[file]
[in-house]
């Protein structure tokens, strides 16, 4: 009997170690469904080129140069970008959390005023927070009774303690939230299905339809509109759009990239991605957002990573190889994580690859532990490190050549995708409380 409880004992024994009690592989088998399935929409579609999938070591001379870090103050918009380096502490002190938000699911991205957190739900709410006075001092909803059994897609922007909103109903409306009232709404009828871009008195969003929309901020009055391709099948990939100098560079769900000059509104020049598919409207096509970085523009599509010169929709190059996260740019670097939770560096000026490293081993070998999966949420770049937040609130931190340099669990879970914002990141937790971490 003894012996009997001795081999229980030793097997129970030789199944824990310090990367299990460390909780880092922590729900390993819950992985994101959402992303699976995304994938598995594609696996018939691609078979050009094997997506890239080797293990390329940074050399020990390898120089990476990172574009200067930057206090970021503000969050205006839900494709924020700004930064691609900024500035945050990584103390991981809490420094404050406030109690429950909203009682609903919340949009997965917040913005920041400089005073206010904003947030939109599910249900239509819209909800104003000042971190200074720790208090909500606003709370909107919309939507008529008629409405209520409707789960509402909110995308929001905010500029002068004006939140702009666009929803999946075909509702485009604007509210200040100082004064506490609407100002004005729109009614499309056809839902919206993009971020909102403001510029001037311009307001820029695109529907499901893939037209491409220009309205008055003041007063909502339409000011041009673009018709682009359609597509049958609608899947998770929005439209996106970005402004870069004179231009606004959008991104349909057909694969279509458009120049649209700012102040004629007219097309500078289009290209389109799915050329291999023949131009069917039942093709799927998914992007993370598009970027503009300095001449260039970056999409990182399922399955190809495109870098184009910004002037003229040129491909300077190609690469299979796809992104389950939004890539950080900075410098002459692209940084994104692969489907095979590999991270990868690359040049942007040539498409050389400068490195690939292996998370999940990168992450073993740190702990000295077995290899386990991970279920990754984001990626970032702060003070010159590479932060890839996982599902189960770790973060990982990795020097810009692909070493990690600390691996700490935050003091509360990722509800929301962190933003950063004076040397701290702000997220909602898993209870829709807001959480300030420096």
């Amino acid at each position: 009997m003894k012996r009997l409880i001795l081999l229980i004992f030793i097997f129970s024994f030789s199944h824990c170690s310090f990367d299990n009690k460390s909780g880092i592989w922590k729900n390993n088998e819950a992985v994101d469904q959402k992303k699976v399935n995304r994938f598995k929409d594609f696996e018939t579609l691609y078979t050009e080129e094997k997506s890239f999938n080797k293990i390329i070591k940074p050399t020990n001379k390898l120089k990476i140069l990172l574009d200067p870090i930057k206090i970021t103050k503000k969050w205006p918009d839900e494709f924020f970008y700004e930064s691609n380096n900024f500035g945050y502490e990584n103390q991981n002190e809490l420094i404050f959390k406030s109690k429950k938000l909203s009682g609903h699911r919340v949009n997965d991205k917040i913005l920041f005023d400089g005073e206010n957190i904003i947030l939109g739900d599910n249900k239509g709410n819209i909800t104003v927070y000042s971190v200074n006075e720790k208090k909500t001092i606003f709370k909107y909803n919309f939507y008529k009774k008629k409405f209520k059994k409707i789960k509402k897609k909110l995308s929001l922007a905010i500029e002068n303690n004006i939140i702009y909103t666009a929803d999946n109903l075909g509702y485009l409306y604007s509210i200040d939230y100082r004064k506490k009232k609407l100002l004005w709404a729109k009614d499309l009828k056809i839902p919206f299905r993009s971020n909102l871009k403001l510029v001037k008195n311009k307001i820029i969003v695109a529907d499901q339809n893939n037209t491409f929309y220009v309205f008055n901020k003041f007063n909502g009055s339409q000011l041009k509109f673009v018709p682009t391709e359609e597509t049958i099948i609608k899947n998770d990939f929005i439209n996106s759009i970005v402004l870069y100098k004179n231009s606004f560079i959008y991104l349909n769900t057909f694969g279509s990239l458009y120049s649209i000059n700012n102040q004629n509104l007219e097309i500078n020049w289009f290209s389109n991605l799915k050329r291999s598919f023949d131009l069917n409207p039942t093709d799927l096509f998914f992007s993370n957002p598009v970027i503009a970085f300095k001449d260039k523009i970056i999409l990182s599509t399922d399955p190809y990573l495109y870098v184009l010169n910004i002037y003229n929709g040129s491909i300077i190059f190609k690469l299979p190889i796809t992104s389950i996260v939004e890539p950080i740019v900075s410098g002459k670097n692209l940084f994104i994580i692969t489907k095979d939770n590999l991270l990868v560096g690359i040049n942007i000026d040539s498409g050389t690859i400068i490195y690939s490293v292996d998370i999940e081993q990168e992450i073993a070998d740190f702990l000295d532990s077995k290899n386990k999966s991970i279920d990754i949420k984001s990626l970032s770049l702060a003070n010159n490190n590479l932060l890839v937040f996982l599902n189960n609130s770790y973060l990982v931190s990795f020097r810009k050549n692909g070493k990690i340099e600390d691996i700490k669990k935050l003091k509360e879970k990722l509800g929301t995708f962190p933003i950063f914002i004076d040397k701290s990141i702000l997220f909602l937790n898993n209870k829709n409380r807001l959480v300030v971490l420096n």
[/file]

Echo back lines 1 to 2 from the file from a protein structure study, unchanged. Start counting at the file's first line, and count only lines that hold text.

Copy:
[in-house]
């Protein structure tokens, strides 16, 4: 009997170690469904080129140069970008959390005023927070009774303690939230299905339809509109759009990239991605957002990573190889994580690859532990490190050549995708409380 409880004992024994009690592989088998399935929409579609999938070591001379870090103050918009380096502490002190938000699911991205957190739900709410006075001092909803059994897609922007909103109903409306009232709404009828871009008195969003929309901020009055391709099948990939100098560079769900000059509104020049598919409207096509970085523009599509010169929709190059996260740019670097939770560096000026490293081993070998999966949420770049937040609130931190340099669990879970914002990141937790971490 003894012996009997001795081999229980030793097997129970030789199944824990310090990367299990460390909780880092922590729900390993819950992985994101959402992303699976995304994938598995594609696996018939691609078979050009094997997506890239080797293990390329940074050399020990390898120089990476990172574009200067930057206090970021503000969050205006839900494709924020700004930064691609900024500035945050990584103390991981809490420094404050406030109690429950909203009682609903919340949009997965917040913005920041400089005073206010904003947030939109599910249900239509819209909800104003000042971190200074720790208090909500606003709370909107919309939507008529008629409405209520409707789960509402909110995308929001905010500029002068004006939140702009666009929803999946075909509702485009604007509210200040100082004064506490609407100002004005729109009614499309056809839902919206993009971020909102403001510029001037311009307001820029695109529907499901893939037209491409220009309205008055003041007063909502339409000011041009673009018709682009359609597509049958609608899947998770929005439209996106970005402004870069004179231009606004959008991104349909057909694969279509458009120049649209700012102040004629007219097309500078289009290209389109799915050329291999023949131009069917039942093709799927998914992007993370598009970027503009300095001449260039970056999409990182399922399955190809495109870098184009910004002037003229040129491909300077190609690469299979796809992104389950939004890539950080900075410098002459692209940084994104692969489907095979590999991270990868690359040049942007040539498409050389400068490195690939292996998370999940990168992450073993740190702990000295077995290899386990991970279920990754984001990626970032702060003070010159590479932060890839996982599902189960770790973060990982990795020097810009692909070493990690600390691996700490935050003091509360990722509800929301962190933003950063004076040397701290702000997220909602898993209870829709807001959480300030420096």